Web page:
I used to start the year off with a list. Goals, intentions, dreams both big and small. I never think of them as resolutions as that word can have a negative connotation – aren’t resolutions just promises to yourself that you’ll likely break and then feel bad about? Somehow, intention setting feels different even if it is exactly the same. Putting the ideas that live in my mind onto the page usually helps to crystalise them and take them from thought to action. Scroll back far enough into the archives of this blog and you’ll probably find me waxing lyrical about the benefits of a list. And I definitely talk about my list and notebook writing practices here – it’s something that got me through the tedium and uncertainty of 2020’s lockdowns.
But this year I feel different. Not only has the list of goals and intentions not been written, I’m not sure it even exists in my mind. Have I run out of ideas? Sometimes it certainly feels that way and I have to assure myself (convince really) that with time more ideas will come. But no, it’s not that. Perhaps it’s that last year I actually achieved some of my long held goals and now that I can cross them off the list I’m not sure what to do? I wrote my fifth book, I bought a house by the sea and I achieved the financial freedom I had sought when I decided to leave London. Could it be that I’ve reached that mythical place of achieving my dreams and now… what next? I do think it’s partially that and how lucky am I. But no, there’s more. Because I’ve always been able to conjure up a new set of dreams. So what then?
I wrote on here earlier in 2021 about discovering that I was peri-menopausal and I signed off the post saying that I had decided to go on Hormone Replacement Therapy (HRT). I did and it was transformative. Although the night sweats had been the least of my concerns, they ceased almost immediately. But it was the almost immediate disappearance of the emotional symptoms I described in that post that brought me back to life. For about six months I was feeling more like my old self, not 100% by any means, but dramatically improved to the point where I was able to handle a very busy and stressful year of living through house renovations while writing a new book and working on a lot of commercial shoots.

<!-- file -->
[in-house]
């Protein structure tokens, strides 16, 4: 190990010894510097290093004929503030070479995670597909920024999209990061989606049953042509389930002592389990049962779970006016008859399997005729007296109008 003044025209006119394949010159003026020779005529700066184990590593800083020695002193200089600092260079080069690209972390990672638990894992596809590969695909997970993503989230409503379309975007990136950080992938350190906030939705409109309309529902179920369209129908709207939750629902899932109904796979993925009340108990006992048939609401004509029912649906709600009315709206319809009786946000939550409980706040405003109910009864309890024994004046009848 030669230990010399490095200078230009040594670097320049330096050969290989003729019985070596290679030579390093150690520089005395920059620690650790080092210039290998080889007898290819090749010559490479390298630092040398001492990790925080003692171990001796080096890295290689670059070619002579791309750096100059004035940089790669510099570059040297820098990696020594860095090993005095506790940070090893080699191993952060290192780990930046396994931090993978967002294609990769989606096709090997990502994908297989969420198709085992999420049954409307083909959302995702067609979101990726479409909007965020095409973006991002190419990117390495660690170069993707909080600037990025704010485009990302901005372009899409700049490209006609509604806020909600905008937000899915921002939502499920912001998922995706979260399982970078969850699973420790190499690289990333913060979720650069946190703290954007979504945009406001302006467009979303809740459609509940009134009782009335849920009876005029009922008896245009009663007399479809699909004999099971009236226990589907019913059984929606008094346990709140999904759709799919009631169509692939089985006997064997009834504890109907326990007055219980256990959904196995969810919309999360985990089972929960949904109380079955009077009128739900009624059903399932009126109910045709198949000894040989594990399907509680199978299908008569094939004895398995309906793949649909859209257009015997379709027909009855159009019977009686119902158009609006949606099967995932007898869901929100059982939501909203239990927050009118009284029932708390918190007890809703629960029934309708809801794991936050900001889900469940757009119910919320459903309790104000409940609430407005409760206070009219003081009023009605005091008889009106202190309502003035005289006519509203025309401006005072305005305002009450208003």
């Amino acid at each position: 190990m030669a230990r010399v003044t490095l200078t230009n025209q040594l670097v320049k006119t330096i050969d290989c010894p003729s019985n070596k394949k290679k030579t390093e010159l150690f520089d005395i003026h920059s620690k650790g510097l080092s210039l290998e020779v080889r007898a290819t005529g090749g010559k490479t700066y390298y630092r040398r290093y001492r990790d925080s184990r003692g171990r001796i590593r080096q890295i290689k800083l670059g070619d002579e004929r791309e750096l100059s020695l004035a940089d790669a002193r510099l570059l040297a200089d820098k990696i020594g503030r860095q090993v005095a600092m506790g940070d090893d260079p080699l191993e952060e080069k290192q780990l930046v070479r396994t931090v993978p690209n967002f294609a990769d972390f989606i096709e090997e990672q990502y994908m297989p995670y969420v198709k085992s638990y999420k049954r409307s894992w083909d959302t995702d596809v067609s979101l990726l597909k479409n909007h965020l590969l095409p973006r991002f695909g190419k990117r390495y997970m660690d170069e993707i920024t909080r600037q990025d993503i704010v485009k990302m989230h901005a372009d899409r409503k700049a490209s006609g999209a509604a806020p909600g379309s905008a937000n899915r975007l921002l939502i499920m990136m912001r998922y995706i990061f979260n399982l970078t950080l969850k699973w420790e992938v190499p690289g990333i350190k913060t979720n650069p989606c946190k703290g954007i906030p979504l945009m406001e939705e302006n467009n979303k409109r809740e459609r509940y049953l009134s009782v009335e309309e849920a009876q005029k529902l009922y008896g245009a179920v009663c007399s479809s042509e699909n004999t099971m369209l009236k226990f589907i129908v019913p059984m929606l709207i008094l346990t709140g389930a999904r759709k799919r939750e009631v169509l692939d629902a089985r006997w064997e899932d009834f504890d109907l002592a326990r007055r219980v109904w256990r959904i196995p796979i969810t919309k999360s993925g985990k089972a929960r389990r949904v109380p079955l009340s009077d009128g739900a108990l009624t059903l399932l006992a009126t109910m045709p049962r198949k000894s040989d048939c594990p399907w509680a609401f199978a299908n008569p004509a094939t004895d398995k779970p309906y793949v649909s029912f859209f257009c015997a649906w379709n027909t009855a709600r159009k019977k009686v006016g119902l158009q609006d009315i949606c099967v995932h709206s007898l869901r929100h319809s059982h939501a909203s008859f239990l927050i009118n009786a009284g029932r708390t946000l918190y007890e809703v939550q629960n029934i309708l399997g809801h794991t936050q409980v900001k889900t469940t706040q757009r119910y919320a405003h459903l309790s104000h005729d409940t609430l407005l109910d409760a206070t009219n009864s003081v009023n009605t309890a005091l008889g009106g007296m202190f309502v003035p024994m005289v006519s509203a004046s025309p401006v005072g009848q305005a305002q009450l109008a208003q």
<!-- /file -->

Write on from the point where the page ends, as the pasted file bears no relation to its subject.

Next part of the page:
I’d been warned that it might take a while to find the combination that suited me – there are pills, patches, gels, sprays, the coil – but I got lucky and it worked straight away. Until about a month ago when things started to slide again. As in 2020 and 2021 when it was hard to unpick the roots of my feelings, I thought I was feeling bad again because we had builders in the house every day, all our stuff was piled up in a few rooms, we had no kitchen, then the builder quit and it was all really stressful while also both working from home and being on top of each other. Christmas was coming up and I really wanted to have a home that was at least liveable enough so that my kids could come and stay, but the reality was we were living in a building site with no end in sight. But when I took away those stresses (we found a new builder who got us in a good place for the holidays) I realised that the symptoms were still there – heart palpitations, complete lack of focus, exhaustion, forgetfulness, my periods all over the place (bleeding every other week), anxiety and very low mood and some new ones (acne and mouth ulcers – yay) and – coming back to the beginning of this post – no joy, no motivation, no excitement for life. And definitely no desire to write a list of any sort, let alone one with goals for the year ahead.